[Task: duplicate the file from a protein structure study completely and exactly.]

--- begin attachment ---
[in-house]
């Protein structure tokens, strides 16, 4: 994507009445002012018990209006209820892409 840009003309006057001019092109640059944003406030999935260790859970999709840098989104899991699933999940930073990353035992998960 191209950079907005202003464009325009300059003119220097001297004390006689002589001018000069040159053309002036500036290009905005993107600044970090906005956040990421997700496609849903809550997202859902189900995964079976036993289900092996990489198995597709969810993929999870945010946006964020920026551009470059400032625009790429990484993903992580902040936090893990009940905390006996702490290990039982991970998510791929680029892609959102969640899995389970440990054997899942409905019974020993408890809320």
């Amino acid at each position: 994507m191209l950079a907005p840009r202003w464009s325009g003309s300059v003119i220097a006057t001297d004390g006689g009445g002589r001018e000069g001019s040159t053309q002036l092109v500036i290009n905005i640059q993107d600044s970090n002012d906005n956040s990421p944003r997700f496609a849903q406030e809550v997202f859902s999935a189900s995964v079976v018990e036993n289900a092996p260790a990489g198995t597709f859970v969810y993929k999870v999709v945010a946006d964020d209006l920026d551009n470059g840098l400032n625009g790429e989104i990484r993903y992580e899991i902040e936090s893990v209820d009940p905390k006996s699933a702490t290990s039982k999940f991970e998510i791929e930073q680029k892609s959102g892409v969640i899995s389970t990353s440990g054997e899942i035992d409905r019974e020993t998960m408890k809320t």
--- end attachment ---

[in-house]
């Protein structure tokens, strides 16, 4: 994507009445002012018990209006209820892409 840009003309006057001019092109640059944003406030999935260790859970999709840098989104899991699933999940930073990353035992998960 191209950079907005202003464009325009300059003119220097001297004390006689002589001018000069040159053309002036500036290009905005993107600044970090906005956040990421997700496609849903809550997202859902189900995964079976036993289900092996990489198995597709969810993929999870945010946006964020920026551009470059400032625009790429990484993903992580902040936090893990009940905390006996702490290990039982991970998510791929680029892609959102969640899995389970440990054997899942409905019974020993408890809320």
């Amino acid at each position: 994507m191209l950079a907005p840009r202003w464009s325009g003309s300059v003119i220097a006057t001297d004390g006689g009445g002589r001018e000069g001019s040159t053309q002036l092109v500036i290009n905005i640059q993107d600044s970090n002012d906005n956040s990421p944003r997700f496609a849903q406030e809550v997202f859902s999935a189900s995964v079976v018990e036993n289900a092996p260790a990489g198995t597709f859970v969810y993929k999870v999709v945010a946006d964020d209006l920026d551009n470059g840098l400032n625009g790429e989104i990484r993903y992580e899991i902040e936090s893990v209820d009940p905390k006996s699933a702490t290990s039982k999940f991970e998510i791929e930073q680029k892609s959102g892409v969640i899995s389970t990353s440990g054997e899942i035992d409905r019974e020993t998960m408890k809320t």